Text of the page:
Removal of Final GINA Wellness Rule Vacated by Court, 65296-65297 [2018-27538]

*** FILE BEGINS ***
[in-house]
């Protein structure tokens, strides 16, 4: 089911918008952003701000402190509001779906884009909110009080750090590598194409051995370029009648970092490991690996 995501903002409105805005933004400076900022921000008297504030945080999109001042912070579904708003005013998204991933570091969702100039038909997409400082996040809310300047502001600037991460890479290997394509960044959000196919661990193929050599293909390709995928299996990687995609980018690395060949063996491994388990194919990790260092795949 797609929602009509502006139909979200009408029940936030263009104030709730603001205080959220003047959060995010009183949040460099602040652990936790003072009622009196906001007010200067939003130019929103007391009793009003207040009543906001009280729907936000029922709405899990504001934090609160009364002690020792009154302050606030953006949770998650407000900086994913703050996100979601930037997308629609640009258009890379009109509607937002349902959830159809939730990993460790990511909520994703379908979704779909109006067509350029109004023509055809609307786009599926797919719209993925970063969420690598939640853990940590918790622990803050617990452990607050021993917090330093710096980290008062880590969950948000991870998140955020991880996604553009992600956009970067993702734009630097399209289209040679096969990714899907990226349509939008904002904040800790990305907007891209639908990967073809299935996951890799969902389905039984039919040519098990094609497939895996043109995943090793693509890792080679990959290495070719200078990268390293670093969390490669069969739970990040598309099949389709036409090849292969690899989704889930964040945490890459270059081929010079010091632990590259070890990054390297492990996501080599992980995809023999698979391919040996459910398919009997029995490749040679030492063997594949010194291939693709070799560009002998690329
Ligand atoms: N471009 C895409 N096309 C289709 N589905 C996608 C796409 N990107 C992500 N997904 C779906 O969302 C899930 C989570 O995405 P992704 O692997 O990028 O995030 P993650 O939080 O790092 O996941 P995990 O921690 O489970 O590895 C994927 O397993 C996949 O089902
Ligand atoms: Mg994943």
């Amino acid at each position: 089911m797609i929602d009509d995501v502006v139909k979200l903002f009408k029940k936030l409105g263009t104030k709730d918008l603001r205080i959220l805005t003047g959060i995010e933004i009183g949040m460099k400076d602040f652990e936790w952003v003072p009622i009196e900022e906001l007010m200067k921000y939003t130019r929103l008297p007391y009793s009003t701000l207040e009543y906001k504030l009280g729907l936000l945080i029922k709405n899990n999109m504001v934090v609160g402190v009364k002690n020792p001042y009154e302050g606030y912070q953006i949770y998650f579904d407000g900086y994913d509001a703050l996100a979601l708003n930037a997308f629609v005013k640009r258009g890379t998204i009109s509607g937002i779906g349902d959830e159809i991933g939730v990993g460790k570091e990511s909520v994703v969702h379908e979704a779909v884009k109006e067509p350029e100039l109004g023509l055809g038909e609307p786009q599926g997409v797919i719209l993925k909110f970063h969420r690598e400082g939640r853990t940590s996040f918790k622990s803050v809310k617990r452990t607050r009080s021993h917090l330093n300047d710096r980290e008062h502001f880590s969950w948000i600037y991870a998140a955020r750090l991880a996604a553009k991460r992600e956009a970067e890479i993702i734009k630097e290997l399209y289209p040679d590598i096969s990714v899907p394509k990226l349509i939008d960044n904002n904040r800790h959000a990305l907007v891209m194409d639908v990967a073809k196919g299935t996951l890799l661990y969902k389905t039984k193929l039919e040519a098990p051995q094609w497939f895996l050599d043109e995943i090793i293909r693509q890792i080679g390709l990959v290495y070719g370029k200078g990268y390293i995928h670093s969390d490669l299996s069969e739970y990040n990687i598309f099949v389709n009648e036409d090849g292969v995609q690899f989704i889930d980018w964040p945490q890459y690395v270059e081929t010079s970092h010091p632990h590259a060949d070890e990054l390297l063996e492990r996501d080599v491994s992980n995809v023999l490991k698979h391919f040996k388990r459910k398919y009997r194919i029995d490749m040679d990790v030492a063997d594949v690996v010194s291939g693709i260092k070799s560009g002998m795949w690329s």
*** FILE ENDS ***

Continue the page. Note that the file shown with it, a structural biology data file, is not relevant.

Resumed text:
Download as PDF 65296 Federal Register / Vol. 83, No. 244 / Thursday, December 20, 2018 / Rules and Regulations in the labeling of food products and that publish on or after January 1, 2019, and on or before December 31, 2020. Those regulations will specifically identify January 1, 2022, as their compliance date. All food products subject to the January 1, 2022, compliance date must comply with the appropriate regulations when initially introduced into interstate commerce on or after January 1, 2022. If any food labeling regulation involves special circumstances that justify a compliance date other than January 1, 2022, we will determine for that regulation an appropriate compliance date, which will be specified when the final regulation is published. Dated: December 13, 2018. Scott Gottlieb, Commissioner of Food and Drugs. [FR Doc. 2018–27429 Filed 12–19–18; 8:45 am] BILLING CODE 4164–01–P EQUAL EMPLOYMENT OPPORTUNITY COMMISSION 29 CFR Part 1630 [EEOC–2018–0004] RIN 3046–AB01 Removal of Final ADA Wellness Rule Vacated by Court Equal Employment Opportunity Commission. ACTION: Final rule. AGENCY: This final rule removes from the Code of Federal Regulations a section of the final rule published on May 17, 2016, entitled ‘‘Regulations Under the Americans With Disabilities Act.’’ This action responds to a decision of the U.S. District Court for the District of Columbia that vacated the incentive section of the ADA rule effective January 1, 2019. DATES: The action is effective on January 1, 2019. FOR FURTHER INFORMATION CONTACT: Christopher J. Kuczynski, (202) 663– 4665 (voice), christopher.kuczynski@ eeoc.gov; or Joyce Walker-Jones, (202) 663–7031 (voice); joyce.walker-jones@ eeoc.gov; or (202) 663–7026 (TTY). SUPPLEMENTARY INFORMATION: On May 17, 2016, the Equal Employment Opportunity Commission (EEOC) published a final rule entitled ‘‘Regulations Under the Americans With Disabilities Act’’ under the authority of Title I of the Americans with Disabilities Act (ADA), 42 U.S.C. 12101–12117. 81 Federal Register 31126. The rule ‘‘provide[d] guidance on the extent to which employers may khammond on DSK30JT082PROD with RULES SUMMARY: VerDate Sep<11>2014 16:40 Dec 19, 2018 Jkt 247001 use incentives to encourage employees to participate in wellness programs that ask them to respond to disability-related inquiries and/or undergo medical examinations.’’ On October 24, 2016, AARP filed a complaint in the U.S. District Court for the District of Columbia challenging the incentive section of the ADA rule. On August 22, 2017, the District Court concluded that the Commission did not provide sufficient reasoning to justify the incentive limit adopted in the ADA rule and remanded the rule to the EEOC for reconsideration without vacating it. Following a motion by AARP to alter or amend the court’s summary judgment order, the court issued an order vacating the incentive section of the rule, 29 CFR 1630.14(d)(3), effective January 1, 2019. AARP v. EEOC, D.D.C., No. 16–2113 (D.D.C. December 20, 2017). Consistent with that decision, this rule removes the incentive section of the ADA regulations at 29 CFR 1630.14(d)(3). This rule is not subject to the requirement to provide public comment because it falls under the good cause exception at 5 U.S.C. 553(b)(B). The good cause exception is satisfied when notice and comment is ‘‘impracticable, unnecessary, or contrary to the public interest.’’ Id. This rule is an administrative step that implements the court’s order vacating the incentive section of the ADA rule. Additionally, because this rule implements a court order already in effect, the Commission has good cause to waive the 30-day effective date under 5 U.S.C. 553(d)(3). List of Subjects in 29 CFR Part 1630 Administrative practice and procedure, Equal employment opportunity. For the reasons set forth in the preamble, under the authority of 42 U.S.C. 12101–12117, the Commission amends chapter XIV of title 29 of the Code of Federal Regulations as follows: PART 1630—REGULATIONS TO IMPLEMENT THE EQUAL EMPLOYMENT PROVISIONS OF THE AMERICANS WITH DISABILITIES ACT 1. The authority citation for part 1630 continues to read as follows: ■ Authority: 42 U.S.C. 12116 and 12205a of the Americans with Disabilities Act, as amended. § 1630.14 [Amended] 2. Amend § 1630.14 by removing and reserving paragraph (d)(3). ■ PO 00000 Frm 00014 Fmt 4700 Sfmt 4700 Dated: December 14, 2018. Victoria A. Lipnic, Acting Chair, U.S. Equal Employment Opportunity Commission. [FR Doc. 2018–27539 Filed 12–19–18; 8:45 am] BILLING CODE 6570–01–P EQUAL EMPLOYMENT OPPORTUNITY COMMISSION 29 CFR Part 1635 EEOC–2018–0005] RIN 3046–AB02 Removal of Final GINA Wellness Rule Vacated by Court Equal Employment Opportunity Commission. ACTION: Final rule. AGENCY: This final rule removes from the Code of Federal Regulations a section of the final rule published on May 17, 2016, entitled, ‘‘Genetic Information Nondiscrimination Act.’’ This action responds to a decision of the U.S. District Court for the District of Columbia that vacated the incentive section of the GINA rule effective January 1, 2019. DATES: The action is effective on January 1, 2019. FOR FURTHER INFORMATION CONTACT: Christopher J. Kuczynski, (202) 663– 4665 (voice), christopher.kuczynski@ eeoc.gov; or Kerry E. Leibig, (202) 663– 4516 (voice), kerry.leibig@eeoc.gov; or (202) 663–7026 (TTY). SUPPLEMENTARY INFORMATION: On May 17, 2016, the Equal Employment Opportunity Commission (EEOC) published a final rule entitled, ‘‘Genetic Information Nondiscrimination Act’’ under the authority of Title II of the Genetic Information Nondiscrimination Act of 2008 (GINA), 42 U.S.C. 2000ff– 2000ff–11. 81 Federal Register 31143. The rule ‘‘addressed the extent to which an employer may offer an inducement to an employee for the employee’s spouse to provide his or her current health status information as part of a health risk assessment (HRA) administered in connection with an employee-sponsored wellness program.’’ Id. On October 24, 2016, AARP filed a complaint in the U.S. District Court for the District of Columbia challenging the incentive section of the GINA rule. On August 22, 2017, the District Court concluded that the Commission did not provide sufficient reasoning to justify the incentive limit adopted in the GINA rule and remanded the rule to the EEOC for further consideration without vacating it. Following a motion by SUMMARY: E:\FR\FM\20DER1.SGM 20DER1 Federal Register / Vol. 83, No. 244 / Thursday, December 20, 2018 / Rules and Regulations AARP to alter or amend the court’s summary judgment order, the court issued an order vacating the incentive section of the rule, 29 CFR 1635.8(b)(2)(iii), effective January 1, 2019. AARP v. EEOC, D.D.C., No. 16– 2113 (D.D.C. Dec. 20, 2017). Consistent with that decision, this rule removes the incentive section of the GINA regulations at 29 CFR 1635.8(b)(2)(iii). This rule is not subject to the requirement to provide public comment because it falls under the good cause exception at 5 U.S.C. 553(b)(B). The good cause exception is satisfied when notice and comment is ‘‘impracticable, unnecessary, or contrary to the public interest.’’ Id. This rule is an administrative step that implements the court’s order vacating the incentive section of the GINA rule. Additionally, because this rule implements a court order already in effect, the Commission has good cause to waive the 30-day effective date under 5 U.S.C. 553(d)(3). List of Subjects in 29 CFR Part 1635 Administrative practice and procedure, Equal employment opportunity. For the reasons set forth in the preamble, under the authority of 42 U.S.C. 2000ff–2000ff–11, the EEOC amends chapter XIV of title 29 of the Code of Federal Regulations as follows: PART 1635—GENETIC INFORMATION NONDISCRIMINATION ACT OF 2008 1. The authority citation for part 1635 continues to read as follows: ■ Authority: 29 U.S.C. 2000ff. § 1635.8 [Amended] 2. Amend § 1635.8 by removing and reserving paragraph (b)(2)(iii). ■ Dated: December 14, 2018. Victoria A. Lipnic, Acting Chair, U.S. Equal Employment Opportunity Commission. [FR Doc. 2018–27538 Filed 12–19–18; 8:45 am] BILLING CODE 6570–01–P DEPARTMENT OF THE TREASURY Fiscal Service 31 CFR Part 270 khammond on DSK30JT082PROD with RULES Availability of Records Bureau of the Fiscal Service, Fiscal Service, Treasury. ACTION: Final rule. AGENCY: The United States Department of the Treasury (Treasury), Bureau of the Fiscal Service, is streamlining its SUMMARY: VerDate Sep<11>2014 16:40 Dec 19, 2018 Jkt 247001 regulations by removing regulations that are no longer necessary because they are duplicative of other existing regulations, and do not add any substantive requirements, limitations, or instructions to Treasury’s regulations. DATES: Effective December 20, 2018. ADDRESSES: You can download this final rule at the following internet addresses: http://www.regulations.gov, http:// www.gpo.gov, or http:// www.fiscal.treasury.gov. FOR FURTHER INFORMATION CONTACT: Thomas Kearns, Attorney-Advisor, Office of the Chief Counsel, (202) 874– 7036. SUPPLEMENTARY INFORMATION: I. Background On February 24, 2017, the President issued Executive Order 13777, Enforcing the Regulatory Reform Agenda (82 FR 12285). E.O. 13777 directed each agency to establish a Regulatory Reform Task Force. Each Regulatory Reform Task Force was directed to review existing regulations that: (i) Eliminate jobs, or inhibit job creation; (ii) are outdated, unnecessary, or ineffective; (iii) impose costs that exceed benefits; (iv) create a serious inconsistency or otherwise interfere with regulatory reform initiatives and policies; (v) are inconsistent with the requirements of the Information Quality Act (section 515 of the Treasury and General Government Appropriations Act of 2001) or OMB Information Quality Guidance issued pursuant to that provision; or (vi) derive from or implement Executive Orders or other Presidential directives that have been subsequently rescinded or substantially modified. II. Explanation of Provisions Treasury is eliminating Bureau of the Fiscal Service regulations that it has determined are duplicative and unnecessary. These regulations, published at 31 CFR part 270, govern the availability of records, materials and information to be made available to the public, in accordance with the Freedom of Information Act, 5 U.S.C. 552. These regulations operate in accordance with the definitions, procedures, and other provisions of the regulations regarding the Disclosure of Records of the Office of the Secretary and of other bureaus and offices of the Treasury Department, published as part 1 of title 31 of the Code of Federal Regulations. The rule found at 31 CFR part 270 is unnecessary because it does not add any substantive requirements, limitations, or instructions to the Treasury Department regulations and the appendices thereto. PO 00000 Frm 00015 Fmt 4700 Sfmt 4700 65297 Accordingly, the regulations in 31 CFR part 270 are being removed. III. Procedural Requirements A. Administrative Procedure Act The Administrative Procedure Act (APA) generally requires agencies to publish a notice of proposed rulemaking in the Federal Register and provide interested persons the opportunity to submit comments. 5 U.S.C. 553(b) and (c). The APA provides an exception to this prior notice and comment requirement for ‘‘rules of agency organization, procedure, or practice.’’ 5 U.S.C. 553(b)(A). This final rule is a procedural rule promulgated for agency efficiency purposes. Treasury is removing duplicative and unnecessary regulations, the removal of which will not affect the substantive rights or interests of the public. The APA also provides an exception from notice and comment procedures when an agency finds for good cause that those procedures are ‘‘impracticable, unnecessary, or contrary to the public interest.’’ 5 U.S.C. 553(b)(B). Treasury finds good cause to issue this rule without prior notice or comment, because such procedures are unnecessary. The removal of these regulations will have no substantive effect on the public because the regulations are duplicative of other existing regulations, and their removal will not affect the substantive rights or interests of the public. Further, the APA generally requires that substantive rules incorporate a 30day delayed effective date. 5 U.S.C. 553(d). This final rule, however, is merely procedural and promulgated for agency efficiency purposes, and does not impose substantive requirements on, nor affect the interests of, the public. Therefore, pursuant to 5 U.S.C. 553(d)(3), Treasury finds for good cause that a delayed effective date is unnecessary. B. Congressional Review Act (CRA) This rule is not a major rule pursuant to the CRA, 5 U.S.C. 801 et seq. It is not expected to lead to any of the results listed in 5 U.S.C. 804(2). This rule may take immediate effect after we submit a copy of it to Congress and the Comptroller General. C. Paperwork Reduction Act (PRA) There is no new collection of information contained in this final rule that would be subject to the PRA, 44 U.S.C. 3501 et seq. Under the PRA, an agency may not conduct or sponsor, and a person is not required to respond to, a collection of information unless it displays a valid OMB control number. E:\FR\FM\20DER1.SGM 20DER1